Prolapse in Women – Physiotherapist Tips for Prolapse Support
Prolapse in Women is a short video for women with prolapse and women who have had previous prolapse surgery. This video is presented by Pelvic Floor Physiotherapist Michelle Kenway, author of Inside Out- the essential women’s guide to pelvic support.
Prolapse in Women video teaches simple techniques for improving prolapse support and symptom management, as well as prevention of further pelvic floor dysfunction.
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About Prolapse in Women
This short instructional video teaches how to reduce prolapse symptoms and tips to help prevent worsening prolapse with:
How to manage your bowels with a prolapse;
How to minimise strain on your prolapse;
The importance of weight control and prolapse; and
Safe and unsafe exercises for prolapse in women.
Note: to ensure smooth viewing of the video, it is recommended that you press on this play arrow and then when the video starts loading you press the ‘pause’ button until you can see that the entire video has loaded. This will help avoid the video stopping to load while you watch.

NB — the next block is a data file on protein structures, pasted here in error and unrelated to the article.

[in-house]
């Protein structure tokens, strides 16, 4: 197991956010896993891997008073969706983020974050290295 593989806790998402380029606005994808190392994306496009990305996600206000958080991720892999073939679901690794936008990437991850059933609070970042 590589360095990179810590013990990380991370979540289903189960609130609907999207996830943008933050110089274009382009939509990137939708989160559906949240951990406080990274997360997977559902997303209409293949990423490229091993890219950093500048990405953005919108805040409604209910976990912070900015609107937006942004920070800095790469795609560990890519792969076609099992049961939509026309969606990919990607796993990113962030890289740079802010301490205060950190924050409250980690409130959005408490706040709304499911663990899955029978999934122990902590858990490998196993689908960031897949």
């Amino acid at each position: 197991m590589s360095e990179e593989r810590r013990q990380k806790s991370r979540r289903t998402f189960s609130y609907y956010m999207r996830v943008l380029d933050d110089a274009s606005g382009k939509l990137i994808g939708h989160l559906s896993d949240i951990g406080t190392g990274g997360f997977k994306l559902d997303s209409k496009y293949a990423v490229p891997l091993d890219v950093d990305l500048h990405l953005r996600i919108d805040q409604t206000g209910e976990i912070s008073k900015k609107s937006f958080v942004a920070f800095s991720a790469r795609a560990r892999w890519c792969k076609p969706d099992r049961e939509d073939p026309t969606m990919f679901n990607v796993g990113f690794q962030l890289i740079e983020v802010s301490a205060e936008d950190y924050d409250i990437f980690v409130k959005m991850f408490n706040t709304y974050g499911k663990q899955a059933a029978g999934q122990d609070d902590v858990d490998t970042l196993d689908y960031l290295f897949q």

Prolapse in Women
Prolapse in women requires management of factors likely to increase the pressure and load on the pelvic floor. Common causes of straining and worsening prolapse symptoms include:
- Constipation and straining to empty the bowels;
- Chronic cough;
- Allergies and sneezing;
- Heavy lifting;
- Unsupported strength training; and
- Inappropriate high impact fitness exercises.
Prolapse management also requires ongoing commitment to regular pelvic floor exercises. Pelvic floor strength exercises can help to improve prolapse support and reduce prolapse symptoms in women suffering from mild to moderate prolapse. Pelvic floor muscles should also be used actively to protect against downward forces on the pelvic floor associated with coughing, sneezing and heavy lifting.
For more information regarding prolapse in women appropriate prolapse exercises refer to Inside Out - the essential women’s guide to pelvic support by pelvic floor experts Michelle Kenway (Physiotherapist) & Dr Judith Goh (Urogynaecologist)
Please read our disclaimer regarding this information
This information is provided for general information only and should in no way be considered as a substitute for medical advice and information about your particular condition.
While every effort has been made to ensure that the information is accurate, the author accepts no responsibility and cannot guarantee the consequences if individuals choose to rely upon these contents as their sole source of information about a condition and its rehabilitation.
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